Johnnie will be representing members in the laundry industry and several other private sector jurisdictions. We sat down with Johnnie and talked about his career as a Teamster and his new job.
Talk about your experience becoming a Teamster.
I was a Teamster at Rabanco for about four years, then moved to a non-Union job. It wasn’t until later that I realized I was missing out on a lot of opportunities. I had no pension, medical was higher. I just had a kid. I thought – maybe I should rethink this Union thing.
How did you get more involved in the Union?
I got back in the Union with Aramark. I noticed how the company did things – big business, big corporation, just railroading people. We fought for some things. Eventually, I decided to run for Shop Steward and I got voted in. I think one of the biggest compliments I got was, “Johnnie, the reason I voted for you is that we might not see eye-to-eye on anything politically, but you still treat me the same as everybody else.”
Thank you to 24-year member Stuart Smith and our other members at Farmer Bros. Coffee for keeping us stocked with tea, hot chocolate, and that daily Cup of Joe!
New buttons just in! Our recycle and yard waste drivers perform the same difficult, dangerous work as other drivers in the industry. We'll be working next year to make sure their compensation reflects that.
Congrats! to Binh Pham, Local 117 member at Ryerson. Binh was one of the winners at our Holiday Membership Meeting on December 15. Enjoy your holiday football, brother!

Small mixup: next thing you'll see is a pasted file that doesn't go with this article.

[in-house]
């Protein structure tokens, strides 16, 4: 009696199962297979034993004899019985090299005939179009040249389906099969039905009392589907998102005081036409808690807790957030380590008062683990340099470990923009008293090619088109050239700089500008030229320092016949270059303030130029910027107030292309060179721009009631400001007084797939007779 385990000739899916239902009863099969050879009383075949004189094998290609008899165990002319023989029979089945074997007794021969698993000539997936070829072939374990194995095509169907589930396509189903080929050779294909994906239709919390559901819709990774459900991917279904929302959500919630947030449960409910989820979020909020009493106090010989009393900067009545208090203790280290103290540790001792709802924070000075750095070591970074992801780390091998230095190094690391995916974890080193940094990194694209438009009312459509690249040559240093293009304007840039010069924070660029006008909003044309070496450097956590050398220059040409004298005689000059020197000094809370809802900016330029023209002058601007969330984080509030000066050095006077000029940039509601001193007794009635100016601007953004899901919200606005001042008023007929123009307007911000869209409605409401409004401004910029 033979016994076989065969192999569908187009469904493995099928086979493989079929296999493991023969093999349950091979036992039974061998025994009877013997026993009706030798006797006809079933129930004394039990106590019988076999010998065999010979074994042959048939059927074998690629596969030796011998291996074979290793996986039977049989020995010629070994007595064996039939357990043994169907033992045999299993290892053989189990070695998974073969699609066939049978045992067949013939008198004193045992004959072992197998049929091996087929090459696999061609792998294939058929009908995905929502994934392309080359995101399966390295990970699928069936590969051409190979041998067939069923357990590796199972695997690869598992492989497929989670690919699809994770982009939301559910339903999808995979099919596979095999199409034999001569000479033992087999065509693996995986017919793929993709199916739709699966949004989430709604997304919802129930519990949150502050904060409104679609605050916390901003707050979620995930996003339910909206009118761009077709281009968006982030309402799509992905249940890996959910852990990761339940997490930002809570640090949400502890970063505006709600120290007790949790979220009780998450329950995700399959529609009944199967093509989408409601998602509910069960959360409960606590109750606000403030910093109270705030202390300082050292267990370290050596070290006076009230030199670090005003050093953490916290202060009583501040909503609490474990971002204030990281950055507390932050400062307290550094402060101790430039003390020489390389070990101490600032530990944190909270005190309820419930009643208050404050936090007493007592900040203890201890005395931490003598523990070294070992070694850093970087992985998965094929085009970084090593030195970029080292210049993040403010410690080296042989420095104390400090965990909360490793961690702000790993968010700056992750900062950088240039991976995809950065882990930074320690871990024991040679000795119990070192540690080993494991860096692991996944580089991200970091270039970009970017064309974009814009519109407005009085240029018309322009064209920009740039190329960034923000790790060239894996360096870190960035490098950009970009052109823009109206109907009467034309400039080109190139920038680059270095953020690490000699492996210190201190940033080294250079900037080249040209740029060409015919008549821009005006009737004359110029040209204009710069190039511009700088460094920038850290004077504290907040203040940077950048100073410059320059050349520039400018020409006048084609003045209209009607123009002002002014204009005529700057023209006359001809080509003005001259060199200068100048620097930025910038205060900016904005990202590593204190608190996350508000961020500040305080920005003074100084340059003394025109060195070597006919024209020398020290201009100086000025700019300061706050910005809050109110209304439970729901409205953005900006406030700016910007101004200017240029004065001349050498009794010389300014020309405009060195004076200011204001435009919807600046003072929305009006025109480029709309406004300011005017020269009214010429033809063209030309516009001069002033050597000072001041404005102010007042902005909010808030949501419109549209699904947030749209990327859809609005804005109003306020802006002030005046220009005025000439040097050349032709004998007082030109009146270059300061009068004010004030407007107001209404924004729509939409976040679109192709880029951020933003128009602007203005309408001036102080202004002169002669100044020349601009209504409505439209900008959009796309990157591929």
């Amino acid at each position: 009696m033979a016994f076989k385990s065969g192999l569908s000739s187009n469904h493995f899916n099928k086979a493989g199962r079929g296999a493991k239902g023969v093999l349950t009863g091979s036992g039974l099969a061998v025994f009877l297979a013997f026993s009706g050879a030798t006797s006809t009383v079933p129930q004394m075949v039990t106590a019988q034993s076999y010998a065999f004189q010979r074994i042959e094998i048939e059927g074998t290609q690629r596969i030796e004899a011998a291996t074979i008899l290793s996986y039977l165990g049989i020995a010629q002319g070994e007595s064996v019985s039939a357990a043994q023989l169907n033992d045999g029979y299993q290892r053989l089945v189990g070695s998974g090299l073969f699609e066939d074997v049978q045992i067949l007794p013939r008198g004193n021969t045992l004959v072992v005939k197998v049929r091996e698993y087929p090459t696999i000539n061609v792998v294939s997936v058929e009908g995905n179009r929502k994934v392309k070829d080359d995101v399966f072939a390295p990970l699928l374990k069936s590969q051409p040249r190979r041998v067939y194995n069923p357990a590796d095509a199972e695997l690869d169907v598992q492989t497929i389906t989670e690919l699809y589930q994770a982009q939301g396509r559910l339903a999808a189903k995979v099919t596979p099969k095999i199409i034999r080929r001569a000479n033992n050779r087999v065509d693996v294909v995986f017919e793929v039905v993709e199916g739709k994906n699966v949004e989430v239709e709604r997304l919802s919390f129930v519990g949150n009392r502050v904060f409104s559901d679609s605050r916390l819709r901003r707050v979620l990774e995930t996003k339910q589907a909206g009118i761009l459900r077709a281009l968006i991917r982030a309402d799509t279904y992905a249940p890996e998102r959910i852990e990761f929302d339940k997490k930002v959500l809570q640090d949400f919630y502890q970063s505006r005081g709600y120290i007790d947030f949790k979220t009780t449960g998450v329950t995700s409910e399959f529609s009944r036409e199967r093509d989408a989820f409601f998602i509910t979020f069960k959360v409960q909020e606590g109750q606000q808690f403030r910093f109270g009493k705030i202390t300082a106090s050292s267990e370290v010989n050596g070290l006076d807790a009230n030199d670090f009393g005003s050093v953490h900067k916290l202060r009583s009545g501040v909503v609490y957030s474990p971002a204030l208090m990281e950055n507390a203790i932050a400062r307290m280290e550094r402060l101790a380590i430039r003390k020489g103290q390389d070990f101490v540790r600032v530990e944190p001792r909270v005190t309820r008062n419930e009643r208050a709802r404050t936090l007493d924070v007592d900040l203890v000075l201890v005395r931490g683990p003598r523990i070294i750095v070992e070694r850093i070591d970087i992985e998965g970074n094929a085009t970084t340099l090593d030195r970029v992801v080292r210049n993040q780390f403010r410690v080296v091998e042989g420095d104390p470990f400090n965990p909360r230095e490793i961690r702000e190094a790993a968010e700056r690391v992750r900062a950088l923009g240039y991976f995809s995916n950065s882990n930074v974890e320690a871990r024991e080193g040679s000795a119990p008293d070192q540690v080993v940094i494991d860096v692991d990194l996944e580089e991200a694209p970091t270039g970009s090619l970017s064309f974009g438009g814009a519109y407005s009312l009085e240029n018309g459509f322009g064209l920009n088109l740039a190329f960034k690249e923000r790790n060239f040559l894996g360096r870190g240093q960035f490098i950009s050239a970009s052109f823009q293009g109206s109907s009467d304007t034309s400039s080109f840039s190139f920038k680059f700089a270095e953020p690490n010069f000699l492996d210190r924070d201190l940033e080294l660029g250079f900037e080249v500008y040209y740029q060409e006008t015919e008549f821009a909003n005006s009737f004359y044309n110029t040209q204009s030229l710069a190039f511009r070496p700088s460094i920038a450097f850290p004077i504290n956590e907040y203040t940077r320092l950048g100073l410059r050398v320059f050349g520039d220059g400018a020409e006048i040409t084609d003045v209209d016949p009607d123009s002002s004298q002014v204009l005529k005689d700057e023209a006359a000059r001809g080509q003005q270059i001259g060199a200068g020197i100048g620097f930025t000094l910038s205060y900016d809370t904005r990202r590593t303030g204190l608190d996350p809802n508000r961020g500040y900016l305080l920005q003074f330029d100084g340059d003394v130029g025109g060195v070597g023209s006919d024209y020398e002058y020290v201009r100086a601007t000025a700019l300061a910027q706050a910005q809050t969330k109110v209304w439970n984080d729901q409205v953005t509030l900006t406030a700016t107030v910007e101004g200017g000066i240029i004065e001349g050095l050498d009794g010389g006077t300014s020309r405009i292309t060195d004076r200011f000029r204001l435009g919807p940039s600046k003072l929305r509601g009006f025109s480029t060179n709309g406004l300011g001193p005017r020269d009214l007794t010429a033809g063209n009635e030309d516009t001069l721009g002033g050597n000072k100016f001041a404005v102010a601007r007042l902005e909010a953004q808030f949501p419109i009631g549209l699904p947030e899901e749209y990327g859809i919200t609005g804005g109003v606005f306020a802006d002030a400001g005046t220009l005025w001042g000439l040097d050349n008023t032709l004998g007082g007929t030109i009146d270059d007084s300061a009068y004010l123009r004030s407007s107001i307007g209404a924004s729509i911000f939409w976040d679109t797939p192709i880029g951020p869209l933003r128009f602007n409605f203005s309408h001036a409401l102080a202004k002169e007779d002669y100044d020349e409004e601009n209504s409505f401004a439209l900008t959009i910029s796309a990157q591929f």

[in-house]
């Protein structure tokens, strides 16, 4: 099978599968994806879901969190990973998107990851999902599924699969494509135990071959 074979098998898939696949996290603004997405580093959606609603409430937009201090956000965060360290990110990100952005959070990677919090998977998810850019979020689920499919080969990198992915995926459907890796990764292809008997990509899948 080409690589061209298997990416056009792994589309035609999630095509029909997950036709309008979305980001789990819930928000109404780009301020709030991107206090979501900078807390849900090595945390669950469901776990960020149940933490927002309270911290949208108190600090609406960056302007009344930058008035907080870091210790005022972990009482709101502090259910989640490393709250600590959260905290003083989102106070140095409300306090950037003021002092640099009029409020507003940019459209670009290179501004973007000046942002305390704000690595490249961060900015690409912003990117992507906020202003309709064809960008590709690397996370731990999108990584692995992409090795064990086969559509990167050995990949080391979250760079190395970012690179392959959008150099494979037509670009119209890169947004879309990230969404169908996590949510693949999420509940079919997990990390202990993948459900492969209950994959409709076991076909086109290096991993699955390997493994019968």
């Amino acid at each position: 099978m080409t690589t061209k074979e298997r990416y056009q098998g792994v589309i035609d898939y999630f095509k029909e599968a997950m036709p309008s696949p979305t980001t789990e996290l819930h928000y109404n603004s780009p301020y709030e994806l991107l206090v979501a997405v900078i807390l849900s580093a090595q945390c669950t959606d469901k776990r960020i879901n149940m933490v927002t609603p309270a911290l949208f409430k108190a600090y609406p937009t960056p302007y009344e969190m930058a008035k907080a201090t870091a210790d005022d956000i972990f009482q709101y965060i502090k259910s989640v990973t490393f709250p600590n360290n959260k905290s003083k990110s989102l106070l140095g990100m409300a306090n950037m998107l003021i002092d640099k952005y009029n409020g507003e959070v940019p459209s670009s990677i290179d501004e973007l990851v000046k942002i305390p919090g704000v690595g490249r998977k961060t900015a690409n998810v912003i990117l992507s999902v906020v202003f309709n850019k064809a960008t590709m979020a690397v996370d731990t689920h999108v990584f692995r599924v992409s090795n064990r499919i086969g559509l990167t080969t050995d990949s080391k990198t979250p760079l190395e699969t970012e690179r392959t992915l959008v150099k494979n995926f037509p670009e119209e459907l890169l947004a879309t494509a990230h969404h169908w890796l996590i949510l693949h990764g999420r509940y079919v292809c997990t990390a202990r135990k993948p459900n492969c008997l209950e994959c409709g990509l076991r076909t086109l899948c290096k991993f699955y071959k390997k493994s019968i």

A network of European and North American unions, labor confederations, and worker organizations issued a call yesterday for transnational cooperation between workers, worker organizations, platform clients, platform operators, and regulators to ensure fair working conditions and worker participation in governance in the growing world of digital labor platforms such as Clickworker, Amazon Mechanical Turk, Jovoto, and Uber.
The growth of “platform-based work” poses both opportunities and risks for workers and for society at large, and is a chance for a “co-operative turn” in the relationship between worker organizations and management, according to the document, titled the “Frankfurt Paper on Platform-Based Work.”
The participating organizations made the following joint statement:
By Cody Harris
Teamster at Fred Meyer
The TPP is dead, international trade and future trade deals are alive and well
International trade is a key driver of Washington State’s economy with two out of every five jobs in Washington tied to trade. Furthermore, Washington is the gateway to Asia and is home to a wide diversity of businesses that leverage that position in global markets. This positioning means that 25% of jobs related to trade in Washington State are directly linked to imports.
The Trans Pacific Partnership is a multi-national trade agreement between twelve of the Pacific Rim countries including Canada, Mexico and Japan with the United States.
After the infamous 2000 election, Deb Dahlin made it her mission to help more people vote. With only a 537 vote margin in Florida separating George W. Bush from Al Gore, she saw the importance of each vote.
In 2000 there were over 4.7 million people eligible to vote in Florida that did not cast a ballot. Many of them simply were not registered. After Deb saw this, she set out to register 537 voters in Washington. She started with friends and her Teamster coworkers at Macy's. And, within a short time she had reached her goal.